WeWork faces job cuts after SoftBank bail out

WeWork faces job cuts after SoftBank bail out

25 October 2019

WeWork is planning to cut as many as 4000 jobs as part of an aggressive turnround plan put in place by Japan’s SoftBank after it took control of the co-working business this week.

SoftBank has implemented a $US6.5 billion ($9.5 billion) rescue plan that helped WeWork avoid bankruptcy and included terms that will hand up to $US1.7 billion to Adam Neumann, the crisis-hit group’s cofounder.

Despite the cash injection, SoftBank will not take full control of WeWork. It plans to redirect voting rights acquired from founder Adam Neumann to an expanded WeWork board and will classify WeWork as an associate rather than a subsidiary.

The job cuts will amount to just under 30 per cent of WeWork’s global workforce of around 14000 people, according to people with direct knowledge of its plans. About 1000 of the cuts will hit employees such as cleaners, which WeWork is looking to move to an outsourcing company.

Marcelo Claure, the SoftBank executive who has been named executive chairman of the office space provider, told WeWork staff on Wednesday that the company would have to “right-size” its business to reach profitability and that would include job cuts.

“Yes, there will be lay-offs — I don’t know how many — and yes, we have to right-size the business to achieve positive free cash flow and profitability,” he wrote in a memo seen by the Financial Times.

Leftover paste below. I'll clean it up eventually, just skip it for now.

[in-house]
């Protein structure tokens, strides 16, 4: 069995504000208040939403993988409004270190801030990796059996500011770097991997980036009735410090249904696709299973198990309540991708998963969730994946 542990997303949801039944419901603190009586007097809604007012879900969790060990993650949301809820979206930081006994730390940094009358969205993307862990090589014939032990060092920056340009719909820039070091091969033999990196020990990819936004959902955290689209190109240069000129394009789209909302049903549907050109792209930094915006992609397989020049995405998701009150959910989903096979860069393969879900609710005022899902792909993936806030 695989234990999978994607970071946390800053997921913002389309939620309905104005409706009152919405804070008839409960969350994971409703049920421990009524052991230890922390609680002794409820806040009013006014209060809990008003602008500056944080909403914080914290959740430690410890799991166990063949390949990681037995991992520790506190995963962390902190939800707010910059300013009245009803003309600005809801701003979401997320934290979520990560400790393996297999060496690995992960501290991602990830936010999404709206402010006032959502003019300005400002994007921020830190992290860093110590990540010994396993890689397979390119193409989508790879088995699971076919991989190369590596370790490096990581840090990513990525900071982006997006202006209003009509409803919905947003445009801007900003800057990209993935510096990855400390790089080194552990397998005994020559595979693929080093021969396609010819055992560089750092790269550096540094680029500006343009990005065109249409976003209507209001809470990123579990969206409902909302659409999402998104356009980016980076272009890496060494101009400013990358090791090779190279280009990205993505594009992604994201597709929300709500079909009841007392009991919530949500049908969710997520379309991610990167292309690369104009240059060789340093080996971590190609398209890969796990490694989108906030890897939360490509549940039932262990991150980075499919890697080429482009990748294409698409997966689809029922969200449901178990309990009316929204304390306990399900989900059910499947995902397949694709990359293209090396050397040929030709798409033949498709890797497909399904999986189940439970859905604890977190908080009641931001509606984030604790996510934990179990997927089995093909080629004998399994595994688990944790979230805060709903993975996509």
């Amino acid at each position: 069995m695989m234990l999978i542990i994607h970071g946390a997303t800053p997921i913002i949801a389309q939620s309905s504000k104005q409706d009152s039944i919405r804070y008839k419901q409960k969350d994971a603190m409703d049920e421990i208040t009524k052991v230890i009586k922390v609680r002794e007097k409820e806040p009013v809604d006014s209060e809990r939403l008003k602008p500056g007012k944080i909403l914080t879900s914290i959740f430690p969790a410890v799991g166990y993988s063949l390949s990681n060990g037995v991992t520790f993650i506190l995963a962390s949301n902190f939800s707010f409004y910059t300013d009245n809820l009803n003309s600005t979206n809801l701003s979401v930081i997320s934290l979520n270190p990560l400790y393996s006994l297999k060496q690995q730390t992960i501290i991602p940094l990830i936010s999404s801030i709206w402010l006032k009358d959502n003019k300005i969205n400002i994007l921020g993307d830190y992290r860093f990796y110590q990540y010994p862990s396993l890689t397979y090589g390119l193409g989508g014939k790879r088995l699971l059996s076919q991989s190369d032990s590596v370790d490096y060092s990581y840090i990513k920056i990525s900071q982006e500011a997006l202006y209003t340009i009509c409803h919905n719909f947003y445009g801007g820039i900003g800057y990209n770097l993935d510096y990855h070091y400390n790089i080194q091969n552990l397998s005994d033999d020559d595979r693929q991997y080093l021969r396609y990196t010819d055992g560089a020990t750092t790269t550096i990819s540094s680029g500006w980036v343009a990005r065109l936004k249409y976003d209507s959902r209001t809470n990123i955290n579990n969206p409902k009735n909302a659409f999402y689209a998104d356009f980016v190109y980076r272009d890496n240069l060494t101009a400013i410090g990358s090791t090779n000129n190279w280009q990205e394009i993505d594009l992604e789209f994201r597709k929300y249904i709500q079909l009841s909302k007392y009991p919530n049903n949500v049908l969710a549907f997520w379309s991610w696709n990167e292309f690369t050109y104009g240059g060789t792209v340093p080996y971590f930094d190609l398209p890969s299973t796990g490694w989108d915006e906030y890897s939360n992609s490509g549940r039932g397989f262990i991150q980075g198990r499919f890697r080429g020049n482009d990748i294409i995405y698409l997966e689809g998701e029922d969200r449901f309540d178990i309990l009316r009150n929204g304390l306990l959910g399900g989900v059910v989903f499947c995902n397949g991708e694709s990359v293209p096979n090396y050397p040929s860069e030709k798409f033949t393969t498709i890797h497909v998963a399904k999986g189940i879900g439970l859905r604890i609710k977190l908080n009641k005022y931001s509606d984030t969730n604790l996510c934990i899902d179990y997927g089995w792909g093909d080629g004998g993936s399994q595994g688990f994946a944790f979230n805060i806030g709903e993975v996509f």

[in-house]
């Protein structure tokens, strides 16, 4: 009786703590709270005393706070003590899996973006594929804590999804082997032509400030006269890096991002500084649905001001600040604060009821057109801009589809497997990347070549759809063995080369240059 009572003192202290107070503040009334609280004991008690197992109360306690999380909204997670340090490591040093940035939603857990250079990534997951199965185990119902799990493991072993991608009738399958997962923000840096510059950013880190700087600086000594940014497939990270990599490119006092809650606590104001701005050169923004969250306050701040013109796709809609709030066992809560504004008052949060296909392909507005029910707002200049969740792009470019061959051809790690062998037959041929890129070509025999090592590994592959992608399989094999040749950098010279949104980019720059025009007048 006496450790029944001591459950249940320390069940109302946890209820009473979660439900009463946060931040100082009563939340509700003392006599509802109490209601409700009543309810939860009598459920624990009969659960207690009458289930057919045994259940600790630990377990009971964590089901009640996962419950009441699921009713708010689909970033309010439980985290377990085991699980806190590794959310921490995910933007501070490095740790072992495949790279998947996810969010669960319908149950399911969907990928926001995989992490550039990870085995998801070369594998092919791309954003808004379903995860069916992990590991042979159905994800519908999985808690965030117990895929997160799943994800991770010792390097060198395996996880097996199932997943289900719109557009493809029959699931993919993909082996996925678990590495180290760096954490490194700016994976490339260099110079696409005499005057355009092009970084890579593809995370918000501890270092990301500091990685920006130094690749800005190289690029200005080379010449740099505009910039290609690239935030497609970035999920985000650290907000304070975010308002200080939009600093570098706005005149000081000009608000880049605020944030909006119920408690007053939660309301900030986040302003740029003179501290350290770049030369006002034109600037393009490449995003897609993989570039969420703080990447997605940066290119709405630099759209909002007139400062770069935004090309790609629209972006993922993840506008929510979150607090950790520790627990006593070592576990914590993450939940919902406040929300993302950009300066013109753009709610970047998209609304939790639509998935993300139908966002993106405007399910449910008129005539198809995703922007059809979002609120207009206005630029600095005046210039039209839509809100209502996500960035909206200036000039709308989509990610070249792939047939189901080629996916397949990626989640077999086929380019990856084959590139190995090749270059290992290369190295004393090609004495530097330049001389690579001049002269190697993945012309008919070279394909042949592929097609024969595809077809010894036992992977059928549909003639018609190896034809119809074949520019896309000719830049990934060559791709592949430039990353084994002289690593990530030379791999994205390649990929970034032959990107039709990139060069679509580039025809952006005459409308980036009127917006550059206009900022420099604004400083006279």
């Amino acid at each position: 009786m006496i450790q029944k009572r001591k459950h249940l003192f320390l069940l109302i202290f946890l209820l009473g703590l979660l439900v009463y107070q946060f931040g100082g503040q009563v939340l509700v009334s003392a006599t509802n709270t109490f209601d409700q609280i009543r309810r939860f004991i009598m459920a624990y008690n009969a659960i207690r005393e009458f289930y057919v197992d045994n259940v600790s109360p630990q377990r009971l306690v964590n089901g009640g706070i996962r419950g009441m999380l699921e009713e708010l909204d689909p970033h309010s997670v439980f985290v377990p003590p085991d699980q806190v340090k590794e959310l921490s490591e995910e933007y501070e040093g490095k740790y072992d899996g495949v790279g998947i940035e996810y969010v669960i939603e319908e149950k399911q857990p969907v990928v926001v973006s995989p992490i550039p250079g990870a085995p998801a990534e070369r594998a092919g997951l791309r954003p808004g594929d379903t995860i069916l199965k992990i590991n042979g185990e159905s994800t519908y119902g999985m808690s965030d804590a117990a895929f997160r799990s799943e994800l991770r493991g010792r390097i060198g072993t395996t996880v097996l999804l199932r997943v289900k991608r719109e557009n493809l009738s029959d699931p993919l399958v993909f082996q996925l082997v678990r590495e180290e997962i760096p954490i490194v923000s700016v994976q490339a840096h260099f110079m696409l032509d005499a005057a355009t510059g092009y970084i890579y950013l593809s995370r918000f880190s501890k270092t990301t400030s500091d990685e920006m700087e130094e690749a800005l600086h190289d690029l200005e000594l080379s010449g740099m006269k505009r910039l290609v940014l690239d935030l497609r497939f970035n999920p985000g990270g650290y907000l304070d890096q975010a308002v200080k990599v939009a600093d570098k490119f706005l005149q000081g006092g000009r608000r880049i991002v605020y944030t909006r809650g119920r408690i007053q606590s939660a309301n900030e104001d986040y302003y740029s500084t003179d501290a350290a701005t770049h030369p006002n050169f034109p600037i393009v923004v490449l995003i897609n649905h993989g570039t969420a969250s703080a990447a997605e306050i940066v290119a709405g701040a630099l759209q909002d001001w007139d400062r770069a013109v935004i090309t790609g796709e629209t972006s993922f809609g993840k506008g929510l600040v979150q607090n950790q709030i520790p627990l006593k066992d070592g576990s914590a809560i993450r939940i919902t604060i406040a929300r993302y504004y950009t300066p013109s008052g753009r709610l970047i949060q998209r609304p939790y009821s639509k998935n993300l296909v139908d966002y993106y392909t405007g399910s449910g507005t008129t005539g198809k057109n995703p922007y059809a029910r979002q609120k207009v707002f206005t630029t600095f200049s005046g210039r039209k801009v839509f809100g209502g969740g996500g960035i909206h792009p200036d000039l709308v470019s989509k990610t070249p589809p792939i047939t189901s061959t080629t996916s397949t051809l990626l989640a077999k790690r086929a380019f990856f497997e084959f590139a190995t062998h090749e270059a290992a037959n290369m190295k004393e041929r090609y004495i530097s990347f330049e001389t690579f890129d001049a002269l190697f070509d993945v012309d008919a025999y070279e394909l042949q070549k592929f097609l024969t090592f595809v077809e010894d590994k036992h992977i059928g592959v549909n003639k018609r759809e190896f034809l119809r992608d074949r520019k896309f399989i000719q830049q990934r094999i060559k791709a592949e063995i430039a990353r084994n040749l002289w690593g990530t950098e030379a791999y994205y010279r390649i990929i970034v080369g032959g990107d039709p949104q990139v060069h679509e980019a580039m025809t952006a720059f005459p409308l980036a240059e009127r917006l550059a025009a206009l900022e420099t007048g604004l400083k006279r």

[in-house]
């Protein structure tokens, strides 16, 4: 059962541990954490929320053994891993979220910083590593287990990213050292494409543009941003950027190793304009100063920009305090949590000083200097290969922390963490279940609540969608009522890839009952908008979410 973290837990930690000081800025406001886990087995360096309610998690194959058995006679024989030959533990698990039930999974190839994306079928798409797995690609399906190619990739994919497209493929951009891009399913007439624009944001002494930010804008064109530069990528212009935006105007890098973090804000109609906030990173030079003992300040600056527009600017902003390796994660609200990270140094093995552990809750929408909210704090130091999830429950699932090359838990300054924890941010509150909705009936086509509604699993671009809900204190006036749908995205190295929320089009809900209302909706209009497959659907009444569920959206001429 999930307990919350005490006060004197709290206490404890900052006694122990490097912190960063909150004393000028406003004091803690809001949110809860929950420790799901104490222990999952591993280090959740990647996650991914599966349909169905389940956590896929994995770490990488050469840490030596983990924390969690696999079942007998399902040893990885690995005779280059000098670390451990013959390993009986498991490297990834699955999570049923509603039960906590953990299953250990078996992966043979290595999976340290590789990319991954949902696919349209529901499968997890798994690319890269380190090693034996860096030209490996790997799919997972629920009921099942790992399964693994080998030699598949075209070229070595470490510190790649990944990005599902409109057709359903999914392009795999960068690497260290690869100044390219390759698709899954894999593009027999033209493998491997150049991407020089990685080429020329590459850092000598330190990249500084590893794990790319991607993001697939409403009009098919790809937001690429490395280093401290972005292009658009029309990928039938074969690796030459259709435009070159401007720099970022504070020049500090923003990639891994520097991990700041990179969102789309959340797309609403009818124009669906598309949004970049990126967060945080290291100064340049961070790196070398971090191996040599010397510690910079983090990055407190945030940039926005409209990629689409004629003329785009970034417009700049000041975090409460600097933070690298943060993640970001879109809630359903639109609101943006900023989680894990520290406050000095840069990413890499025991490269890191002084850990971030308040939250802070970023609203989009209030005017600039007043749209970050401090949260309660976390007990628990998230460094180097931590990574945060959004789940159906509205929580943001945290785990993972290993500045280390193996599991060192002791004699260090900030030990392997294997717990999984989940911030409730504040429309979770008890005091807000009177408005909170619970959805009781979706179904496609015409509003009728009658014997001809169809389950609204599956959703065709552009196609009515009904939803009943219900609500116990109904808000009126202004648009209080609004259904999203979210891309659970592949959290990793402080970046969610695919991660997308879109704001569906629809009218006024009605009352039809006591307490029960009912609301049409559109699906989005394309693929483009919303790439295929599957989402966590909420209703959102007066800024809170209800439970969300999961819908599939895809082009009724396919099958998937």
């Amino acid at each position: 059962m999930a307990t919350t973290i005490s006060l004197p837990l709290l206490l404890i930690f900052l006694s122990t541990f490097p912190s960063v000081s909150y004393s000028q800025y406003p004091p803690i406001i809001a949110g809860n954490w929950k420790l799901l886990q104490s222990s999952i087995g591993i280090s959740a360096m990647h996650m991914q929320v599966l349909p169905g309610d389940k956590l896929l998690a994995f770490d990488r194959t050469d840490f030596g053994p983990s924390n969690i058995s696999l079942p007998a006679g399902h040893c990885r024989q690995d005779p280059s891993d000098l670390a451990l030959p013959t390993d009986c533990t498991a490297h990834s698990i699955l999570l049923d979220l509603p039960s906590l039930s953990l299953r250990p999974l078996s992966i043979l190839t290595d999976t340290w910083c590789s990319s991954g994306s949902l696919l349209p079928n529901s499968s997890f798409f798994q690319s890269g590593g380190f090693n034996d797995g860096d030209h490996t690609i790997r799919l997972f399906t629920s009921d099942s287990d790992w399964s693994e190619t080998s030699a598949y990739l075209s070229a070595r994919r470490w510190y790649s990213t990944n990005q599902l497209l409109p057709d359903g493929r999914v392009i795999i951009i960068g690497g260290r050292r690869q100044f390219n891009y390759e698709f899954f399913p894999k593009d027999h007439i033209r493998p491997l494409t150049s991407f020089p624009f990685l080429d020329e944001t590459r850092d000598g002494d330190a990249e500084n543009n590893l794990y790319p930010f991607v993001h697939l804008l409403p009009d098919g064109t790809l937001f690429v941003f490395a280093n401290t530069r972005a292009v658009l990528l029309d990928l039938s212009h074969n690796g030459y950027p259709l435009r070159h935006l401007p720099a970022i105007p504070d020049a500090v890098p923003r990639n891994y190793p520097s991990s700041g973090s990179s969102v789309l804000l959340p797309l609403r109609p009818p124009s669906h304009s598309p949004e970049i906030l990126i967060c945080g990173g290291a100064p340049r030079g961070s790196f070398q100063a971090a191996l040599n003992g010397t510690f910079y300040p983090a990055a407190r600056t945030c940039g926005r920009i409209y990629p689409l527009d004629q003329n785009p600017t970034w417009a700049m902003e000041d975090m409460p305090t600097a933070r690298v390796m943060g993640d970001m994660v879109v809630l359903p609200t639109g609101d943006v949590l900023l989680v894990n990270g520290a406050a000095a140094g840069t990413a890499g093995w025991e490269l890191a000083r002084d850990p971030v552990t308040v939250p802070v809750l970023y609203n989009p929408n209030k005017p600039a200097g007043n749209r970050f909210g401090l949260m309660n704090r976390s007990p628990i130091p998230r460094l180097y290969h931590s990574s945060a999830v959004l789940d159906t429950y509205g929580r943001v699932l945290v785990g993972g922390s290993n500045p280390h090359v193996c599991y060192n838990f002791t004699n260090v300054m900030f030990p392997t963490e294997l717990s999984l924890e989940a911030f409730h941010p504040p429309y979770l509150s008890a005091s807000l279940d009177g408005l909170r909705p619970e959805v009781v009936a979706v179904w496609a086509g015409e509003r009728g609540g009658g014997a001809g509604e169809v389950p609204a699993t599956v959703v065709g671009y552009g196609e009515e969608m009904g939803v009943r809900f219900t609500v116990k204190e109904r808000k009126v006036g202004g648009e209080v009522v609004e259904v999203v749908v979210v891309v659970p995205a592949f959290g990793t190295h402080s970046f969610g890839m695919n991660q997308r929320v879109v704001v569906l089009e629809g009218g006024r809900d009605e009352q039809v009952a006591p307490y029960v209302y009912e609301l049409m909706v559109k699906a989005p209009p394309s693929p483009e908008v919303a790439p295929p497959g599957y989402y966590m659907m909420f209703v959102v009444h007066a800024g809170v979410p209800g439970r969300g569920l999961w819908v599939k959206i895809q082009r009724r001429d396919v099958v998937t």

Mr Claure added: “But I will promise you that those that leave us will be treated with respect, dignity and fairness. And for those that stay, we will ensure everyone is aligned and shares in future value creation.”

One former employee told the FT that there was “a lot of anger” inside the company, with staff venting their frustrations about the sums Mr Neumann stood to collect under the SoftBank deal, including a $US185m “consulting fee”.

Bloomberg reports that serious questions remain about its business model of renting and renovating office space that it leases to individuals and companies. It has some $US47 billion of future rent payments due and some $US1 billion in renovation costs.

Landlords and tenants have become cautious when dealing with the firm. Google has walked away from a potential Toronto lease and landlords are reaching out to WeWork rivals to see if they will take over WeWork leases or buildings if it becomes necessary.